The delay section was equally impressive as far as tone was concerned…While not as extensive as say, the Line 6 Echo Pro rack, the basics are covered and covered well…there's a few different analog delays (which compared favorably to my Ibanez AD-9), a tape echo, digital delay, modulated delay, etc. I compared my Deluxe Memory Man to the Modulation Delay and I got pretty damn close to nailing the sound…I found adding a little compression got me even closer to the tone and feel. While many of the other models have the same functions as their analog counterparts, I was a little disappointed to find there was no chorus/vibe switch for this model. This is a small complaint. Most of the delays can do repeat/hold and have up to 5 seconds.
The reverbs were really great. Harmon bought out Lexicon and they have featured a few of their reverb algorithms along with a nice plate reverb model and a spring reverb model. The only complaint I have here is the "spring" effect is triggered by volume peaks and it can sound a little unnatural at times…sometimes the pulse of the tremolo model is enough to set it off, but it can be worked around.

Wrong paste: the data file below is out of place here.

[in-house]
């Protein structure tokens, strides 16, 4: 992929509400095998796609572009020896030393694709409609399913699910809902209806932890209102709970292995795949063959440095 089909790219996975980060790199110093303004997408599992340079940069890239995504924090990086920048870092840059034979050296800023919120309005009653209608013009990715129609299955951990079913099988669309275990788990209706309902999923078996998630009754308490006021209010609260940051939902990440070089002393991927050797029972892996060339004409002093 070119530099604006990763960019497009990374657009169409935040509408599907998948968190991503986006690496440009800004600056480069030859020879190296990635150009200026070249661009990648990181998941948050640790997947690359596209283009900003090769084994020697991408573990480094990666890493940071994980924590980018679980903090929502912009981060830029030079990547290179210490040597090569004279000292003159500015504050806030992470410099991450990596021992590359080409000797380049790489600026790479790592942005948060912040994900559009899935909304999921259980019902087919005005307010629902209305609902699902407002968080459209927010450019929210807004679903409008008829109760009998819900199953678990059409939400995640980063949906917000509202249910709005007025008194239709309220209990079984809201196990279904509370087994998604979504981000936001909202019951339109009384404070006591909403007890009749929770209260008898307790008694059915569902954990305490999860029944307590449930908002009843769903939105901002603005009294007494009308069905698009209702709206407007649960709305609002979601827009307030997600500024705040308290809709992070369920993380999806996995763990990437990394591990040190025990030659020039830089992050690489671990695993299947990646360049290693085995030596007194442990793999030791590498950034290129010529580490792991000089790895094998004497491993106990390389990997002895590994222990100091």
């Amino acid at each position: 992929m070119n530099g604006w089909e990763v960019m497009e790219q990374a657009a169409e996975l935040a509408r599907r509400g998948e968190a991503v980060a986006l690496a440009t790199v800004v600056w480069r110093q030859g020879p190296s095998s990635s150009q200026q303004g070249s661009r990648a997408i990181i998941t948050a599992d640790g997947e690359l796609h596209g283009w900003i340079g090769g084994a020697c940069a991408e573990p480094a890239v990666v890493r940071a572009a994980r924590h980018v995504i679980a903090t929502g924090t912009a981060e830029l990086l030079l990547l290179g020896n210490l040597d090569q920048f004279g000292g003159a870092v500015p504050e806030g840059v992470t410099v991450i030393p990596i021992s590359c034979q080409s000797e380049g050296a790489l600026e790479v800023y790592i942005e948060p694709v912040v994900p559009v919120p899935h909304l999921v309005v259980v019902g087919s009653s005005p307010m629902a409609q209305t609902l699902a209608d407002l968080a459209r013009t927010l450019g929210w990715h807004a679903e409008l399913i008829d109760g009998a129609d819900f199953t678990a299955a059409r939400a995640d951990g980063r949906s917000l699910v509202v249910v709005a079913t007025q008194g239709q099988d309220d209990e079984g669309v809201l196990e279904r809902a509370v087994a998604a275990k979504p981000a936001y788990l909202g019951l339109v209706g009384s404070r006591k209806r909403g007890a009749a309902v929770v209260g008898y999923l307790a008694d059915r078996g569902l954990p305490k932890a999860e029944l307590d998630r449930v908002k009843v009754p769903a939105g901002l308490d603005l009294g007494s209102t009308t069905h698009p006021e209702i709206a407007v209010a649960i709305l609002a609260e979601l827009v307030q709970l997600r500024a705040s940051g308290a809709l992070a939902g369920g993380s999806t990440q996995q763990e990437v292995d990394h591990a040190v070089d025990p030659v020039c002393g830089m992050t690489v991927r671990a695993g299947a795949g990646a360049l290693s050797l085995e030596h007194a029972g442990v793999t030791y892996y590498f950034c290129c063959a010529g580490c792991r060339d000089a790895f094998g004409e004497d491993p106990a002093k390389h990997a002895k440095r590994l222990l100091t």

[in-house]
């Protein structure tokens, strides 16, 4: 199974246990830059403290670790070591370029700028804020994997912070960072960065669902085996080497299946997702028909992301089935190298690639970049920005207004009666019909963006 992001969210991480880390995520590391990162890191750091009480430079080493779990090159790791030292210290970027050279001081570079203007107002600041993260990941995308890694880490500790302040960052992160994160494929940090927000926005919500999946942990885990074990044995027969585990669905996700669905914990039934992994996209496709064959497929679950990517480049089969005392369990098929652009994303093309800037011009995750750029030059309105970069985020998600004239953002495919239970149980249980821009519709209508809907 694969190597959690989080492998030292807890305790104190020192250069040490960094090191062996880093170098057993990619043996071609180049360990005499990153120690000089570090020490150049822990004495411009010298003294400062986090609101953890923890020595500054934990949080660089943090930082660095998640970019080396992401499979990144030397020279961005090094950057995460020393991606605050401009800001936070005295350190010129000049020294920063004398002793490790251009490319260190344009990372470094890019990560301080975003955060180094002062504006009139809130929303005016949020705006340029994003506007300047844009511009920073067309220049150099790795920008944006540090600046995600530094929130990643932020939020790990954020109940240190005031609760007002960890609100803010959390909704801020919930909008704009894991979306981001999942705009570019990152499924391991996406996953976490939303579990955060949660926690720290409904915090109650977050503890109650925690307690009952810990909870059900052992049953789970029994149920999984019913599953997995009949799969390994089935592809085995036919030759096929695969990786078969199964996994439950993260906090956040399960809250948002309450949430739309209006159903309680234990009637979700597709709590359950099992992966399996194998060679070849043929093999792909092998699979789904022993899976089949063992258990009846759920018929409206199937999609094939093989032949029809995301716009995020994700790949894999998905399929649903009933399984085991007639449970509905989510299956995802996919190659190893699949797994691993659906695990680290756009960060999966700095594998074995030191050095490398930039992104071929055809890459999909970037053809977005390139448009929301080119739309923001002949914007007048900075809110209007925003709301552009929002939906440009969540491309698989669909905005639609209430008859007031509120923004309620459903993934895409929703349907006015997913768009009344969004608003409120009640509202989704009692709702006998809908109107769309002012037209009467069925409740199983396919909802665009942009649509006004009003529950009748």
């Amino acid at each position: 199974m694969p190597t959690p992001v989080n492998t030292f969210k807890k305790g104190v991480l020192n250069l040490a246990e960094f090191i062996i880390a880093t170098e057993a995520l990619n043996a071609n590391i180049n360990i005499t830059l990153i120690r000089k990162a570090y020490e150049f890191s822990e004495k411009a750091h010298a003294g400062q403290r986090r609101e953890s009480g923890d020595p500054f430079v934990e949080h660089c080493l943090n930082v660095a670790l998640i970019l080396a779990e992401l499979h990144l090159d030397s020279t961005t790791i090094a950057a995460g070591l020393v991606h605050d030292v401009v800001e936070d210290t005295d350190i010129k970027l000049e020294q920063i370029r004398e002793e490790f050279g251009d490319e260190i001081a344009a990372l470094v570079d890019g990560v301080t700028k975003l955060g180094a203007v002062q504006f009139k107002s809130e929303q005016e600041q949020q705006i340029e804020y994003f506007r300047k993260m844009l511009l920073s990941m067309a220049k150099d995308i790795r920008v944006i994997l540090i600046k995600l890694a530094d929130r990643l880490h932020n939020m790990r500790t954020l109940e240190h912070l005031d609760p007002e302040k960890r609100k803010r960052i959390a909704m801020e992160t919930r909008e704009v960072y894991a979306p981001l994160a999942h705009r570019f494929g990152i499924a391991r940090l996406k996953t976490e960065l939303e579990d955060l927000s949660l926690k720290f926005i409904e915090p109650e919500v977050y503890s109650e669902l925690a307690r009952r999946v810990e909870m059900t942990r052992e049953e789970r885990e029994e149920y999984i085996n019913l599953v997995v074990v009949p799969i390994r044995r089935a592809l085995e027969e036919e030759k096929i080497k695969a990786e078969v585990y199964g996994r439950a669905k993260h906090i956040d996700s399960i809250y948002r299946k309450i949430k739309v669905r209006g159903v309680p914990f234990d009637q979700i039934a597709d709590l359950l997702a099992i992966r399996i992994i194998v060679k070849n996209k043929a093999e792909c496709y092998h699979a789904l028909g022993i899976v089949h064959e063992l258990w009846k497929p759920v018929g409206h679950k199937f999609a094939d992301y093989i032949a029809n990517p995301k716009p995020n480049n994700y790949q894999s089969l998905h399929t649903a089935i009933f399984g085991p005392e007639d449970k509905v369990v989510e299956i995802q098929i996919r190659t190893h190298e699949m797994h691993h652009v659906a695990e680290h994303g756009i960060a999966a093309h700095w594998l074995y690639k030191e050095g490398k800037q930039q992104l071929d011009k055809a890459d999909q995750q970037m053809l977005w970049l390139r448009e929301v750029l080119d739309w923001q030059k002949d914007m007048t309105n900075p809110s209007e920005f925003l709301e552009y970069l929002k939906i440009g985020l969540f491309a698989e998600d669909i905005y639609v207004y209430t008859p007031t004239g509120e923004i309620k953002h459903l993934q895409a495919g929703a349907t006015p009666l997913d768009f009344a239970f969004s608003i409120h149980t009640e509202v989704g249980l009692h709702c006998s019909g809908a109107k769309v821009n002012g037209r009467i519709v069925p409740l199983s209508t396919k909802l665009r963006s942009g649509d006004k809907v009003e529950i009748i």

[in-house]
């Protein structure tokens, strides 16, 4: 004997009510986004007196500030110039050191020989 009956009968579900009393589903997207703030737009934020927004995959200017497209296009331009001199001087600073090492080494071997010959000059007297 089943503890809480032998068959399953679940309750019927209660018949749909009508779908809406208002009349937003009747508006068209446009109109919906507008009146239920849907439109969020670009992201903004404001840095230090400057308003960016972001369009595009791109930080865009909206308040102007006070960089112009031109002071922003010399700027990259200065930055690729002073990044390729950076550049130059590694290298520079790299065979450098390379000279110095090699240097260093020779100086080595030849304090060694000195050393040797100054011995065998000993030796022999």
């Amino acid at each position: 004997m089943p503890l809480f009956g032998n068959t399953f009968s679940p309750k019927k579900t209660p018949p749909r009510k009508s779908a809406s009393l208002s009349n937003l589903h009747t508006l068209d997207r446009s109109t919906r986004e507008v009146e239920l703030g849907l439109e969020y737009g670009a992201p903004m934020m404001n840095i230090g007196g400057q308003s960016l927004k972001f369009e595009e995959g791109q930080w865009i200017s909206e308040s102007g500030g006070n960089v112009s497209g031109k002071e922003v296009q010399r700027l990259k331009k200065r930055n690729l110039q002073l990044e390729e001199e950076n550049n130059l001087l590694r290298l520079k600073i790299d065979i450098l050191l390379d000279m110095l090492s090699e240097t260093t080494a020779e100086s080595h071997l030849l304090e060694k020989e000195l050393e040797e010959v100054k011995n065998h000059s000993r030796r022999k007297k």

Of course there's all kinds of MIDI control and signal routing options.
As far as complaints go (other than the one's I mentioned above), I'll list them in no particular order…
EASE OF EDITING: OK…it's relatively easy, and the included editing software is the model of efficiency and makes creating sounds a breeze, but away from my computer I find the rack's interface to be a little too cumbersome. I would prefer to be able to adjust the various parameters of that effect with the 5 knobs that are used for the "preamp" section. I don't really plan to use the preamp section much and it would be great to hit a "Modulation" button use the big knob to select a particular effect type and tweak the individual parameters with the 5 smaller knobs.
REAR PANEL INPUT (in addition to the front panel input): This is a must. The front panel input is reasonably sturdy and well implemented, but not everyone's setup is optimized for one. Having both a front and rear panel input is a much better way to go.
MORE DELAY MODELS: While the delays that are here sound great, there's room for some cool "effecty" delays like a reverse delay or a lo-res delay, etc.
That's pretty much it. The DigiTech GSP-1101 is a mighty impressive piece of equipment, especially for the money. In my mind it's the first commercially available unit to deliver on the promise of modeling technology…This is where I get on the digital bus.